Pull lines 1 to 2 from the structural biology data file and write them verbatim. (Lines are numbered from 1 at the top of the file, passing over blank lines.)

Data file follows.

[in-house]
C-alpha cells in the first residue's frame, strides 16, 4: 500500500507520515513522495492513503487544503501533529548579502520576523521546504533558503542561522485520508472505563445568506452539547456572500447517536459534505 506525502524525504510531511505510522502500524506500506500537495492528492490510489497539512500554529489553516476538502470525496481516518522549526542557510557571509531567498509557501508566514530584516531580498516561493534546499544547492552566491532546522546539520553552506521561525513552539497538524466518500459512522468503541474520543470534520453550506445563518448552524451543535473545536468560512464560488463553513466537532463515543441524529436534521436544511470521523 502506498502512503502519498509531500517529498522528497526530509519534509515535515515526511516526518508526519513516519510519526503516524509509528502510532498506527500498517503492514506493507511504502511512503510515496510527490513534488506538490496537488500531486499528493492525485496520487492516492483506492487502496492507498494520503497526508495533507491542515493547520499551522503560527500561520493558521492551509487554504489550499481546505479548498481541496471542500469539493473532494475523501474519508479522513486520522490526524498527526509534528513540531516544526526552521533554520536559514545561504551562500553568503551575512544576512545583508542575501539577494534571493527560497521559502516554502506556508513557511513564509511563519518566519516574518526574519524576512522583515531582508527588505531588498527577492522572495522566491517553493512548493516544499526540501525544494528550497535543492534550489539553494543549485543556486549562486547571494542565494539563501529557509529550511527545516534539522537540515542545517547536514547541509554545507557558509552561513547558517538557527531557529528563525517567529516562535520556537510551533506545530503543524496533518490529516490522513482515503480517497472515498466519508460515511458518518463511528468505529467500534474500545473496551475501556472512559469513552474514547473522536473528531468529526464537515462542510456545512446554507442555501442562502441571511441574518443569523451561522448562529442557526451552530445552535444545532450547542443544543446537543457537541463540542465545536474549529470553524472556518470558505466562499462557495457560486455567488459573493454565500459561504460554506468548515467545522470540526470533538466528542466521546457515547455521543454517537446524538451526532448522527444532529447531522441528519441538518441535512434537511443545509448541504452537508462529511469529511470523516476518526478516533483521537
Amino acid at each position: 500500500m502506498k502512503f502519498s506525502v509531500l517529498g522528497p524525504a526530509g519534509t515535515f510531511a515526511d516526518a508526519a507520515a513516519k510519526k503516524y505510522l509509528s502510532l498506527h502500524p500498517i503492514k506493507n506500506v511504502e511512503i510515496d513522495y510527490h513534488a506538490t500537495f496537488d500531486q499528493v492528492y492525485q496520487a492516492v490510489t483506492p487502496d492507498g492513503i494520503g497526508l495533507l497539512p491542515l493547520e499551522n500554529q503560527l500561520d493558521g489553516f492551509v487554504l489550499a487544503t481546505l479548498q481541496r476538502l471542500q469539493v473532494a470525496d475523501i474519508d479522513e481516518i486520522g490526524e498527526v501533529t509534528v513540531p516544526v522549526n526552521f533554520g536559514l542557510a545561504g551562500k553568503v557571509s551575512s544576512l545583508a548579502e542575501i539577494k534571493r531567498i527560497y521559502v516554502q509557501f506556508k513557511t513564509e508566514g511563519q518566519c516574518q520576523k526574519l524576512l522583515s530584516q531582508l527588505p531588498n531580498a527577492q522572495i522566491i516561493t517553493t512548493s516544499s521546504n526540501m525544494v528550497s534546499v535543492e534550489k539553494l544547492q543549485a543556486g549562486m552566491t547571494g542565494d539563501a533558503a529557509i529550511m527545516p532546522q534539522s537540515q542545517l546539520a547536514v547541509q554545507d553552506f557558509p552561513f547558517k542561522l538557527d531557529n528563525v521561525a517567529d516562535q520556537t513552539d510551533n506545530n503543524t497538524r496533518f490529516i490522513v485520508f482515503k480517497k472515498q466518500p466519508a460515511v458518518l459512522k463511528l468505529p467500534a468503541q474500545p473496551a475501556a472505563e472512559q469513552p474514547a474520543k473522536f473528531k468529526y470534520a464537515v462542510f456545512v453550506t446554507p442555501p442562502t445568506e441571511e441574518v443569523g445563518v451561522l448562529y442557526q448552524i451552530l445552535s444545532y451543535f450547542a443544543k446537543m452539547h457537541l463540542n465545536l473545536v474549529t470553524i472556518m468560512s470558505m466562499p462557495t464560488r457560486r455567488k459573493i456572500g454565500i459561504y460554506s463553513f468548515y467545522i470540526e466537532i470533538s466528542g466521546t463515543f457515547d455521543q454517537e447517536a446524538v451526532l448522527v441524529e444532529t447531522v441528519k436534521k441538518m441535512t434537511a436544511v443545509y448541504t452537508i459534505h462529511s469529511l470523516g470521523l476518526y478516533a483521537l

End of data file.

[in-house]
C-alpha cells in the first residue's frame, strides 16, 4: 500500500507520515513522495492513503487544503501533529548579502520576523521546504533558503542561522485520508472505563445568506452539547456572500447517536459534505 506525502524525504510531511505510522502500524506500506500537495492528492490510489497539512500554529489553516476538502470525496481516518522549526542557510557571509531567498509557501508566514530584516531580498516561493534546499544547492552566491532546522546539520553552506521561525513552539497538524466518500459512522468503541474520543470534520453550506445563518448552524451543535473545536468560512464560488463553513466537532463515543441524529436534521436544511470521523 502506498502512503502519498509531500517529498522528497526530509519534509515535515515526511516526518508526519513516519510519526503516524509509528502510532498506527500498517503492514506493507511504502511512503510515496510527490513534488506538490496537488500531486499528493492525485496520487492516492483506492487502496492507498494520503497526508495533507491542515493547520499551522503560527500561520493558521492551509487554504489550499481546505479548498481541496471542500469539493473532494475523501474519508479522513486520522490526524498527526509534528513540531516544526526552521533554520536559514545561504551562500553568503551575512544576512545583508542575501539577494534571493527560497521559502516554502506556508513557511513564509511563519518566519516574518526574519524576512522583515531582508527588505531588498527577492522572495522566491517553493512548493516544499526540501525544494528550497535543492534550489539553494543549485543556486549562486547571494542565494539563501529557509529550511527545516534539522537540515542545517547536514547541509554545507557558509552561513547558517538557527531557529528563525517567529516562535520556537510551533506545530503543524496533518490529516490522513482515503480517497472515498466519508460515511458518518463511528468505529467500534474500545473496551475501556472512559469513552474514547473522536473528531468529526464537515462542510456545512446554507442555501442562502441571511441574518443569523451561522448562529442557526451552530445552535444545532450547542443544543446537543457537541463540542465545536474549529470553524472556518470558505466562499462557495457560486455567488459573493454565500459561504460554506468548515467545522470540526470533538466528542466521546457515547455521543454517537446524538451526532448522527444532529447531522441528519441538518441535512434537511443545509448541504452537508462529511469529511470523516476518526478516533483521537